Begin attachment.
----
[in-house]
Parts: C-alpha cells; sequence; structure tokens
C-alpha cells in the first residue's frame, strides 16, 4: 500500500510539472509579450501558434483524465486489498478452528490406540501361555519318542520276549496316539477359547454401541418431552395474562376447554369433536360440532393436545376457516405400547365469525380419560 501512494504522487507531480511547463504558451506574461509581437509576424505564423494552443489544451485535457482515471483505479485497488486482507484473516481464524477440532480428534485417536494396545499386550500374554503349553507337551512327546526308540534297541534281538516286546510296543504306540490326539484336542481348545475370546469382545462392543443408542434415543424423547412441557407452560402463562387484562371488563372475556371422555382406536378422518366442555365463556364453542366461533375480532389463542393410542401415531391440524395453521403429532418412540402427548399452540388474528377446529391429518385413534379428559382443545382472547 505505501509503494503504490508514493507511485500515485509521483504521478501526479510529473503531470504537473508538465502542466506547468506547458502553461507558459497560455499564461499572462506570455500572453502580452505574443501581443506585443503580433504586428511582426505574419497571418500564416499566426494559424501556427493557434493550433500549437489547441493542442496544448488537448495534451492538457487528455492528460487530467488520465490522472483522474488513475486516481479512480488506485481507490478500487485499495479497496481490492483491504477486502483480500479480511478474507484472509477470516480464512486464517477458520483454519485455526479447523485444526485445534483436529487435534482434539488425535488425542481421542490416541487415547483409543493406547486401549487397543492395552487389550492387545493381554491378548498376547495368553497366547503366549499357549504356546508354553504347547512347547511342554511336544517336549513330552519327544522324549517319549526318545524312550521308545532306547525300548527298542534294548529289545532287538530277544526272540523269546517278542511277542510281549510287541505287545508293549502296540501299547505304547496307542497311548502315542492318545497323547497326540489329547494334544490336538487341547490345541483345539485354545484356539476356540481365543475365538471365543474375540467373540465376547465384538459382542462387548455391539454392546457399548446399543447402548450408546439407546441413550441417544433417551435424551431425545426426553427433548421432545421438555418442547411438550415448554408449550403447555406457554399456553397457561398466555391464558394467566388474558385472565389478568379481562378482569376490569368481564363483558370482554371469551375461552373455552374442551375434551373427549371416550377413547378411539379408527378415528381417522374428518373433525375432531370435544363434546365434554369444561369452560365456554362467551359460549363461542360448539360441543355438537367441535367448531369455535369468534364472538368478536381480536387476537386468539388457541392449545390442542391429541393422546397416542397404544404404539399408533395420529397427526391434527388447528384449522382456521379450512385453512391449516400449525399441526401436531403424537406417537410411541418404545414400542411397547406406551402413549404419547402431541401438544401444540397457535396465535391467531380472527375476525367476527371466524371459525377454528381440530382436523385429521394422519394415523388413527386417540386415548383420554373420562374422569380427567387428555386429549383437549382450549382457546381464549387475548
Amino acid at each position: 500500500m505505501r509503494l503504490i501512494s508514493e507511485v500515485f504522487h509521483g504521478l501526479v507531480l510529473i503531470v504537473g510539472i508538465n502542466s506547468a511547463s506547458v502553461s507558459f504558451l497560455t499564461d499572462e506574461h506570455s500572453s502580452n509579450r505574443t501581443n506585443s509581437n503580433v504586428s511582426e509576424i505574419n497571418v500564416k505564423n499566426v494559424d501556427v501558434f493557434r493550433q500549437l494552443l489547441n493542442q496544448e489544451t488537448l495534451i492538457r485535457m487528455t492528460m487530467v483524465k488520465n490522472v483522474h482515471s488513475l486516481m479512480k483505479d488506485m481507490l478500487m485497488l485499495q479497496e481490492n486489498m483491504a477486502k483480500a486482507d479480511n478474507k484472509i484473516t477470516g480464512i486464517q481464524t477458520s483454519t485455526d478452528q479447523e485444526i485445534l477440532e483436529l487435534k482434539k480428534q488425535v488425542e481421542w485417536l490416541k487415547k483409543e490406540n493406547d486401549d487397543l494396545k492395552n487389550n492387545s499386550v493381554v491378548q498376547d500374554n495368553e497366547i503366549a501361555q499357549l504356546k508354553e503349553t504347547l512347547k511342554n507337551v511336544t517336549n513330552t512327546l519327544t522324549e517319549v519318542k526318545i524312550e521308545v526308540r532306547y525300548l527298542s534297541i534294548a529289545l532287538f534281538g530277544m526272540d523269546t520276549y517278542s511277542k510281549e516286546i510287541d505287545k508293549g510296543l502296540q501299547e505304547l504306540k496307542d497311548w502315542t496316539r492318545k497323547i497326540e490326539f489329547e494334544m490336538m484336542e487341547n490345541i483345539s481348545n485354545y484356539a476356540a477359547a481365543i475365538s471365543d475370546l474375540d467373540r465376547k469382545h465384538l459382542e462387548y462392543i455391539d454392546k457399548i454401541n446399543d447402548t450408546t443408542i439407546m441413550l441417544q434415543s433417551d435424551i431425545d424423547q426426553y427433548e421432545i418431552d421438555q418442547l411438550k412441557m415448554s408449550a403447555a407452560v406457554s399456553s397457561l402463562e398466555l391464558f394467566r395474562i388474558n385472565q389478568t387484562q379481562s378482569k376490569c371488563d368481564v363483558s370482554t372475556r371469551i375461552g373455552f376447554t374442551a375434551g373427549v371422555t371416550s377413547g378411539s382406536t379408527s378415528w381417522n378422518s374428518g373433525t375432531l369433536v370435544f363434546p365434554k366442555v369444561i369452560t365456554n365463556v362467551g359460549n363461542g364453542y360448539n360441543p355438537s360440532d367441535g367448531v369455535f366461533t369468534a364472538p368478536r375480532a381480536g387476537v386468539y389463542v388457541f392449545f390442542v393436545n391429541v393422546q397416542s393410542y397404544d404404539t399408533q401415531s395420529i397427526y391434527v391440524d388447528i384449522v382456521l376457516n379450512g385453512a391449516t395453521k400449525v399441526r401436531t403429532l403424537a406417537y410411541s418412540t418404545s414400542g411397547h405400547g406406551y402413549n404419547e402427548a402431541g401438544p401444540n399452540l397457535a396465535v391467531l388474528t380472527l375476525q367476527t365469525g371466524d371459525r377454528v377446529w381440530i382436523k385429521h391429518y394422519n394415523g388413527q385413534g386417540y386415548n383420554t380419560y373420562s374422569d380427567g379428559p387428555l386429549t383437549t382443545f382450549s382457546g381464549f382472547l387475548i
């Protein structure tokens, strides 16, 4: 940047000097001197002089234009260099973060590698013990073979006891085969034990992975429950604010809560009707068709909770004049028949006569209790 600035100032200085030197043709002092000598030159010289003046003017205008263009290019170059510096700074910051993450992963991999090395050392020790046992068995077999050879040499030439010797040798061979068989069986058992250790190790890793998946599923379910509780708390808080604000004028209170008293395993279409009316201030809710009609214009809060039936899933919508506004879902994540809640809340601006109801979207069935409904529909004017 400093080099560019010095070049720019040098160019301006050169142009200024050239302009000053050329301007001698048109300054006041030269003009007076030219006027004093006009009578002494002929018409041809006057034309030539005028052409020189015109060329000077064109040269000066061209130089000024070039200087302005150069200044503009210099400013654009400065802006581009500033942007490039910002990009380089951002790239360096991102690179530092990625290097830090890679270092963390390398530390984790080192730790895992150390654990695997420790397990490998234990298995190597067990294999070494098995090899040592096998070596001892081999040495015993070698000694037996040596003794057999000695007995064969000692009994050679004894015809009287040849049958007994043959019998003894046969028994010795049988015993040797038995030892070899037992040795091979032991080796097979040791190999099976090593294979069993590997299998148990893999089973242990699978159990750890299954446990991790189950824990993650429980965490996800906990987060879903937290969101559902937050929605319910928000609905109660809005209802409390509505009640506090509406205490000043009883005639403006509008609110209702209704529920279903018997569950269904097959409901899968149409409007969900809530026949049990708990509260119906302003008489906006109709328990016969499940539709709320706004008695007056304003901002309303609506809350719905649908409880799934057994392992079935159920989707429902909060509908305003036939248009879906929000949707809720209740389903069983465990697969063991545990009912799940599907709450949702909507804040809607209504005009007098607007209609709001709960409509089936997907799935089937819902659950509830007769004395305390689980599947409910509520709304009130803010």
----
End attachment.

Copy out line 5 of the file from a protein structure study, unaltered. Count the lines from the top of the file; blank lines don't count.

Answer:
């Protein structure tokens, strides 16, 4: 940047000097001197002089234009260099973060590698013990073979006891085969034990992975429950604010809560009707068709909770004049028949006569209790 600035100032200085030197043709002092000598030159010289003046003017205008263009290019170059510096700074910051993450992963991999090395050392020790046992068995077999050879040499030439010797040798061979068989069986058992250790190790890793998946599923379910509780708390808080604000004028209170008293395993279409009316201030809710009609214009809060039936899933919508506004879902994540809640809340601006109801979207069935409904529909004017 400093080099560019010095070049720019040098160019301006050169142009200024050239302009000053050329301007001698048109300054006041030269003009007076030219006027004093006009009578002494002929018409041809006057034309030539005028052409020189015109060329000077064109040269000066061209130089000024070039200087302005150069200044503009210099400013654009400065802006581009500033942007490039910002990009380089951002790239360096991102690179530092990625290097830090890679270092963390390398530390984790080192730790895992150390654990695997420790397990490998234990298995190597067990294999070494098995090899040592096998070596001892081999040495015993070698000694037996040596003794057999000695007995064969000692009994050679004894015809009287040849049958007994043959019998003894046969028994010795049988015993040797038995030892070899037992040795091979032991080796097979040791190999099976090593294979069993590997299998148990893999089973242990699978159990750890299954446990991790189950824990993650429980965490996800906990987060879903937290969101559902937050929605319910928000609905109660809005209802409390509505009640506090509406205490000043009883005639403006509008609110209702209704529920279903018997569950269904097959409901899968149409409007969900809530026949049990708990509260119906302003008489906006109709328990016969499940539709709320706004008695007056304003901002309303609506809350719905649908409880799934057994392992079935159920989707429902909060509908305003036939248009879906929000949707809720209740389903069983465990697969063991545990009912799940599907709450949702909507804040809607209504005009007098607007209609709001709960409509089936997907799935089937819902659950509830007769004395305390689980599947409910509520709304009130803010």